To keep your customer’s financial and personal information safe, you must adhere to Payment Card Industry (PCI) compliant standards, as this will keep your systems secure.

How to open a merchant account

Regardless of which MSP or ISO you choose, the process will likely follow these steps:

1. Determine what your needs are 

Every business will have different needs for processing credit card payments, and it starts with determining how you will accept payment: in-person, online, or both.

The location of your customers will have a significant impact on which provider you choose since some providers may not offer the popular credit card companies in other countries. Visa and Mastercard are well-known worldwide, but if your customers are primarily in the U.S., you should look for a provider who offers Discover and American Express in addition to Visa and Mastercard.

2. Request quotes from different providers 

Do your due diligence to shop for the best provider at the best price.

Seek out quotes from different providers based on your needs to determine who can meet your needs at the lowest cost to you.

3. Prepare your website 

Many providers will require your website to meet a set of guidelines. For instance, Visa has the following guidelines for a merchant’s website:

A comprehensive description of goods and services for sale

Detailed customer service contact information

Overview of refund and cancellation policy posted

Your location

Additionally, your website should state when the customer’s card will get charged and what security you have in place to protect their personal and financial information.

4. Prepare your documents 

For most MSP or ISO applications, you will need to provide an Employee Identification Number (EIN) or your social security number if structured as a sole proprietorship.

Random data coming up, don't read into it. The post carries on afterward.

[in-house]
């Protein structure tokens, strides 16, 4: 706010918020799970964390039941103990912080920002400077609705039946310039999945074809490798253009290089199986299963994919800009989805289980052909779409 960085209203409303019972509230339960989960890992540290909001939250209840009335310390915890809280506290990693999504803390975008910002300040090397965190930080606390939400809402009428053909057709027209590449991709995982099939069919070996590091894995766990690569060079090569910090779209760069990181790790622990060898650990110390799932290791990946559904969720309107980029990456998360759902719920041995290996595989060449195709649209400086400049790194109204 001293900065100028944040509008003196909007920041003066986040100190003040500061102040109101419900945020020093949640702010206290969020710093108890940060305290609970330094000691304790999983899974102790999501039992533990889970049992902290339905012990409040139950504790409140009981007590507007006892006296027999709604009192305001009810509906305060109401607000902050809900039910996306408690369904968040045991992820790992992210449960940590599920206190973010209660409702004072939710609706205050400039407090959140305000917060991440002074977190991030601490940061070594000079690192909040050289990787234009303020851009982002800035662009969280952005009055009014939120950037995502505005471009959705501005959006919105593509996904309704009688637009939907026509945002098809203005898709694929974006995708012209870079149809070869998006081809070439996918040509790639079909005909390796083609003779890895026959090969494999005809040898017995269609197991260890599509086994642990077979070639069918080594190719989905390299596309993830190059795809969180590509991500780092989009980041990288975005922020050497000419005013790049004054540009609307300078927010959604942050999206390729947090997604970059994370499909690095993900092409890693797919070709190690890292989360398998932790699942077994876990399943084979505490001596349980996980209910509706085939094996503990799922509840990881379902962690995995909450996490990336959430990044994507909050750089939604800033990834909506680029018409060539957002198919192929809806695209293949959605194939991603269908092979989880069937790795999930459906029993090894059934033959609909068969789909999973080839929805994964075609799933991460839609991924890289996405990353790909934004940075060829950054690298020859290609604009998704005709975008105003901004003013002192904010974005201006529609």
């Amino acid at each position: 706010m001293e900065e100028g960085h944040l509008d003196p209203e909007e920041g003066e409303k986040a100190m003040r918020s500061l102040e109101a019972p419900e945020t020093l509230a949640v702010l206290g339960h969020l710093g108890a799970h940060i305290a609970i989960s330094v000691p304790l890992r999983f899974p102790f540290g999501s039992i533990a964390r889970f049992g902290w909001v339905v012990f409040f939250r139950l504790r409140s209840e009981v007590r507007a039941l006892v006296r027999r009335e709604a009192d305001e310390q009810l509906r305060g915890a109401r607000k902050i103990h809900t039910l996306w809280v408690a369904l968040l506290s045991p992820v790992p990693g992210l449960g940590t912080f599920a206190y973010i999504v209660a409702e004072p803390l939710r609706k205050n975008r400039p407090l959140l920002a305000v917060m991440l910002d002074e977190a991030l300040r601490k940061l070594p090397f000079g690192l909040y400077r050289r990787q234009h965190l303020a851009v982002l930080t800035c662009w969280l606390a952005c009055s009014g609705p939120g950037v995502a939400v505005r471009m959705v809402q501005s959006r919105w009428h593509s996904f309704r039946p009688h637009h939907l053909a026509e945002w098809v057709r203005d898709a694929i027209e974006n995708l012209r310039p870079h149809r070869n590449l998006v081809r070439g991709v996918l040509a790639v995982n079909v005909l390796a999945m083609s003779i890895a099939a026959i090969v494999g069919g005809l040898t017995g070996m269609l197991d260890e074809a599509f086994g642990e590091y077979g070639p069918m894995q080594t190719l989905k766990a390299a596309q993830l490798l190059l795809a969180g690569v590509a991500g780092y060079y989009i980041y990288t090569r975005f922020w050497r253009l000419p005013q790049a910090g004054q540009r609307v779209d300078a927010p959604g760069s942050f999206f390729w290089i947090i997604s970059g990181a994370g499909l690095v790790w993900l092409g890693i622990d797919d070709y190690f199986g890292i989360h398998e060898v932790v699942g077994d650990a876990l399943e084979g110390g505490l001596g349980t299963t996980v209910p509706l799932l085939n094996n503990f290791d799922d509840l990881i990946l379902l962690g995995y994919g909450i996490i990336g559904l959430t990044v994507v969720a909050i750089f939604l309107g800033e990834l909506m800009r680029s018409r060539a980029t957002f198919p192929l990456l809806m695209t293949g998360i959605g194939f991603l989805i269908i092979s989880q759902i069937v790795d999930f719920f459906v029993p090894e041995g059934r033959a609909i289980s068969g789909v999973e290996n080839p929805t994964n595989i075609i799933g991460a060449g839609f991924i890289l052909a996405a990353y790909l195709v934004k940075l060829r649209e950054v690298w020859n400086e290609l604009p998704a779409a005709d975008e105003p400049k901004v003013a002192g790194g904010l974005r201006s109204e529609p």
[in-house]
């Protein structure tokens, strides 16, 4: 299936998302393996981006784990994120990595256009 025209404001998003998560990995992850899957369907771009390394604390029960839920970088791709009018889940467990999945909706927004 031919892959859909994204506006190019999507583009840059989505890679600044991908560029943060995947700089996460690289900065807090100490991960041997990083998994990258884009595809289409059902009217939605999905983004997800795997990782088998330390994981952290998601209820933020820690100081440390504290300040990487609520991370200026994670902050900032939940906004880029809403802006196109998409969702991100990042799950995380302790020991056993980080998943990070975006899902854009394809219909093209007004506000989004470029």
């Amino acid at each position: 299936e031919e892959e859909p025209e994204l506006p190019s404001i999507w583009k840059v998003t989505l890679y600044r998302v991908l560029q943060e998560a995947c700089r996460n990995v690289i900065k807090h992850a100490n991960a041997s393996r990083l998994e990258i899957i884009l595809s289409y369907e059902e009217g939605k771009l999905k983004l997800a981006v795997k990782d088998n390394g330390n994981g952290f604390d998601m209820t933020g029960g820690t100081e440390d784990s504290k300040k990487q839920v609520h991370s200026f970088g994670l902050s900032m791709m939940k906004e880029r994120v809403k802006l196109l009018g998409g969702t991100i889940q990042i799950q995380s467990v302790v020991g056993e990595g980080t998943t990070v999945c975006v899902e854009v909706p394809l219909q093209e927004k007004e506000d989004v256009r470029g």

They may also request your business license and processing statements to show your volume of transactions and refunds.

5. Submit your application and prepare for underwriting 

Depending on the provider, an application could take a few minutes. They will screen your application to review your credit and check for any previous financial issues, so if either of these may be an issue, it is best to disclose the incident on your application.

MSPs and ISOs evaluate your risk during the underwriting process to determine how likely you are to have costly issues, such as high volumes of chargebacks.

6. Set up your merchant account 

The account can get set up within a few days once approved.

After being approved, your provider will send you the technologies you need to process credit card payments, such as payment gateways and card readers. If you have an existing gateway, you can request a VAR sheet to update your gateway to include the new processor.

Finally, once you have the technology and account integrated with your current processes, you will be able to satisfy your customers, accept their credit card payments, and boost your revenues.

If you’re a merchant who has questions about credit card processing, you can schedule a free consultation with my using my calendar link below.